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- Post is under moderationJOEL’S #BMW-E39 / #BMW-523i / #BMW-523i-E39 / #BMW-5-Series / #BMW-5-Series-E39 / #BMW
It gives me great pleasure to be writing for you all again. For those of you with a long memory, I spent many years scribing on these pages for your pleasure (or pain!) around a decade ago now. Back then, as a young twenty-something, I purchased my first BMW: a poverty-spec E39 523i with over 115,000 miles on the clock. The good news was it was a five-speed manual, with cloth seats and 170hp. And while she was an exceptional cruiser, she was not a precise performance tool by any stretch of the imagination. And so Project Fugazi was born – Fugazi being a fake diamond, a line from Donnie Brasco. My god, I was a t**! The plan was pretty simple: to turn this fake diamond into the real deal. And in the three years that followed, that’s exactly what we did.
Performance-wise we changed everything. I lavished Project Fugazi with: H&R coilovers; bigger brakes; Eibach anti-roll bars; 19” genuine G-Power Wheels (I sold these for £300 which still haunts my dreams); a short-shift kit; a carbon air box; and a custom hidden exhaust and pulley kit. To get the best from the mods she went through various remaps and, in the end, because power was a concern (don’t start with a 523i right?), I went as far as to have a 3.0-litre top-end conversion which included a ported manifold, bigger injectors and throttle body, taking power to a heady 215hp! With all due respect Fugazi was actually a very composed, reasonably quick and highly enjoyable car to drive on track when we’d finished.
So here comes the drama. When I left the magazine I started a new venture and, as such, bought a sensible run-around that saved me a few quid on petrol and insurance. I parked Fugazi up and planned to get her back on the road in about six months. That was six years ago! Then, about six months ago, I got the old girl out of retirement. She was actually in good shape and, apart from new tyres and some perished rubber hoses, it didn’t take too much to get her roadworthy. But then the bad luck started…
In the first couple of months of having the car back a few things started to go wrong: the suspension seemed to sag a little (to the point I can’t have people in the back until the coilovers are raised); the fuel gauge broke (although I had that fixed); the handbrake has gone; and the fan won’t stop, well, fanning. Then there’s the bodywork. In a few short weeks I’ve managed to wallop the rear bumper, dent the bonnet while tailing a friend’s X5 (yep, that’s the impression of a tow bar) and then entirely scrape the passenger side while pulling out of my own drive! Apologies to Jags Bodyshop for undoing all the custom bodywork it put in back in 2006. Seeing her in this state doesn’t sit well, so after a chat with Elizabeth I thought about it and decided the old girl deserved better; Project Fugazi 2.0 was born!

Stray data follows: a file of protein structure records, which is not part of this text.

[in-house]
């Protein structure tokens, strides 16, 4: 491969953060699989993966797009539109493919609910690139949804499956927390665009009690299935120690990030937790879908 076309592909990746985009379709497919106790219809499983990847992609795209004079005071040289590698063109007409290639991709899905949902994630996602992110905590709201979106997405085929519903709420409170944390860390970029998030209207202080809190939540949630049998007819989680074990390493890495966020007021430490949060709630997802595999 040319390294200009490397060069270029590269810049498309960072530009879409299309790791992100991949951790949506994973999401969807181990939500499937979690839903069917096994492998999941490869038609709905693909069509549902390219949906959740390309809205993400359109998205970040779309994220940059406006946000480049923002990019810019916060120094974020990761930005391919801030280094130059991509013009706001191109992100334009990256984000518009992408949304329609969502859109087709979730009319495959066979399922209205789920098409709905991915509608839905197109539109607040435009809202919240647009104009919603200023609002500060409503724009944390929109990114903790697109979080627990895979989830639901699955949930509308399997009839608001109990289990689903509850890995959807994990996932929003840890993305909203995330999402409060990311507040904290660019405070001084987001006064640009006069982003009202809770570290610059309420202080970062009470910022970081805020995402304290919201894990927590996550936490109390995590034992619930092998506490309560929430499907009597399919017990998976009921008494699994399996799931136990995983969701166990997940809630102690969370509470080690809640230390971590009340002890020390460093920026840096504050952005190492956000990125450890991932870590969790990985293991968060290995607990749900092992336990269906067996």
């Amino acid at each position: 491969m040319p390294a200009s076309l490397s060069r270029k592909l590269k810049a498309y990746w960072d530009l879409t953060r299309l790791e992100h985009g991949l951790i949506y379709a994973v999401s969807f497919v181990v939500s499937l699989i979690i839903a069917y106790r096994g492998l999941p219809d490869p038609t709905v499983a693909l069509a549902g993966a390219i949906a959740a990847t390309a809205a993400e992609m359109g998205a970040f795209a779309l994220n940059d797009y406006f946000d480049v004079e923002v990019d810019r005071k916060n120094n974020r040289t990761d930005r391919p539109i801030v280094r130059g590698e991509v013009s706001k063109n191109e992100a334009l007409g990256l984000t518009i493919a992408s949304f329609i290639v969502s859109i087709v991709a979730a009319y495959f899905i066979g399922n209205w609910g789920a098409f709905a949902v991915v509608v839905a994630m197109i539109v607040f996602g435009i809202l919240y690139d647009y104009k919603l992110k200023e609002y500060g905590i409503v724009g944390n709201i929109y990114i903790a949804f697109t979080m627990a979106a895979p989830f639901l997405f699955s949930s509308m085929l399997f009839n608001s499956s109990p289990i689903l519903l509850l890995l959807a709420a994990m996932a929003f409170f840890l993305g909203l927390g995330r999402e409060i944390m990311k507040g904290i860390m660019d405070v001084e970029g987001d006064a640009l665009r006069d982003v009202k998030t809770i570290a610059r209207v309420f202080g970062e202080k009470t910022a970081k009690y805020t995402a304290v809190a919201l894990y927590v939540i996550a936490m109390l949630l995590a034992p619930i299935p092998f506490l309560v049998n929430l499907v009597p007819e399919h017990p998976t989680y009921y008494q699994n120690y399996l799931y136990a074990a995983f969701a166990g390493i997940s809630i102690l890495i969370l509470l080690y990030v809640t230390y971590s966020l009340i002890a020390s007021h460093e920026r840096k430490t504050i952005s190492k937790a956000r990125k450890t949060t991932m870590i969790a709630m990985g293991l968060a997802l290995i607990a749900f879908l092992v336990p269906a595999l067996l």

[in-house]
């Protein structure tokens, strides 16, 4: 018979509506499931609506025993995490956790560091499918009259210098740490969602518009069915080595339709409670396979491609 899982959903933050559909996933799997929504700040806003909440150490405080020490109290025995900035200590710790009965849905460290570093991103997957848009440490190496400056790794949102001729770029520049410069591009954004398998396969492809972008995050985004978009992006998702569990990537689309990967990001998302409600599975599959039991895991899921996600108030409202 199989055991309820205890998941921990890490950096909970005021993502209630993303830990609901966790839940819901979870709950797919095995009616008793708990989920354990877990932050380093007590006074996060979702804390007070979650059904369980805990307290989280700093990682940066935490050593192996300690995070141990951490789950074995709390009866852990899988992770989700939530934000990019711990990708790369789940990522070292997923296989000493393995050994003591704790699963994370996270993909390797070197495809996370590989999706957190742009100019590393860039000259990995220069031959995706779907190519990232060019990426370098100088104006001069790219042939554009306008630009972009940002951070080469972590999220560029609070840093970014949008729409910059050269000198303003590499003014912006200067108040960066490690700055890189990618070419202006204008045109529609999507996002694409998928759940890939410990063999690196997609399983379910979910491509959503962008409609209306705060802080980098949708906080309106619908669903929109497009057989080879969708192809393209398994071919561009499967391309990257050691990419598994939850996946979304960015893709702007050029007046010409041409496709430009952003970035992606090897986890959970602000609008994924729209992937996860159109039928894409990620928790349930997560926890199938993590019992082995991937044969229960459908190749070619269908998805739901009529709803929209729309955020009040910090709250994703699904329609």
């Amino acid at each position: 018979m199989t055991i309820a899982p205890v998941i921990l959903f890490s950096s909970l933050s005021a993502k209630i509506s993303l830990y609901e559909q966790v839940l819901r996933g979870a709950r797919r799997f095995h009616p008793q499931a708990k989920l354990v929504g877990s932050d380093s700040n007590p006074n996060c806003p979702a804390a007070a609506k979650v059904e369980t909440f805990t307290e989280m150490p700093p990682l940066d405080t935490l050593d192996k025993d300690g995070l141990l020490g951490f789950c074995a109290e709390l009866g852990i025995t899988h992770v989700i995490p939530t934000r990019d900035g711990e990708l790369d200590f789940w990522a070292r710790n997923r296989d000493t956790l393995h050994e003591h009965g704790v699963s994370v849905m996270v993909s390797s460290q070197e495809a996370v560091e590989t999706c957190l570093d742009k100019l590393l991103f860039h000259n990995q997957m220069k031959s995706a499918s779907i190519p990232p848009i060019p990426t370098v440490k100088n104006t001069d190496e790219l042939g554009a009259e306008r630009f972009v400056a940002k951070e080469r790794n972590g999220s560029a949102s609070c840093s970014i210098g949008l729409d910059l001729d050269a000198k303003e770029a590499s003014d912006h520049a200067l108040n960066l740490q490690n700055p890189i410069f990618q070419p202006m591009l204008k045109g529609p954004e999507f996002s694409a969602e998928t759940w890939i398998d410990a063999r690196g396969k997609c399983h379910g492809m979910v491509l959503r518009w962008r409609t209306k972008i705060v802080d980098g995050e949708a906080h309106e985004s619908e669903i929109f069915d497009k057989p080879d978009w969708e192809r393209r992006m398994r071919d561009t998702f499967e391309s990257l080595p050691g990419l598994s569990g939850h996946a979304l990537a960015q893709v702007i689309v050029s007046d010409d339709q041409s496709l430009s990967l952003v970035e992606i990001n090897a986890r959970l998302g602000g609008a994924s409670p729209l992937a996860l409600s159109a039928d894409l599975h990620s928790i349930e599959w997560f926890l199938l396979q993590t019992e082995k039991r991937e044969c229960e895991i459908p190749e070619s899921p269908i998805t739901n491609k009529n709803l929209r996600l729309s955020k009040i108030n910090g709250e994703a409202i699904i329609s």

So far I’m not entirely sure what’s feasible, but I’d be keen to use what I have: a cracking chassis and a great engine, and develop her further. I have always enjoyed track driving and funnily enough Fugazi is a lot more fun than you’d expect on the limit, mainly down to the great #H&R suspension and long wheelbase, which makes it controllable when it lets go, which it can do if you hugely over-inflate the tyres and Scandy flick it into every corner – even with an open diff.
I have zero mechanical skills but I am mates with a chap who knows what he’s doing (or so he tells me). So things are going to take shape on the driveway! There seems to be a fair amount of space up front to play with, so maybe a blower is in order, maybe even a brand-new lump. The plan is to make this car as fast as I can, familiarise myself with various circuits and then I hope try out for a racing licence, with the eventual goal of racing this car in a competitive fashion. It should prove interesting! By interesting I mean expensive. So, what do you think readers? I’m all ears. Email the mag with some ideas for her and lets do this!Stream item published successfully. Item will now be visible on your stream.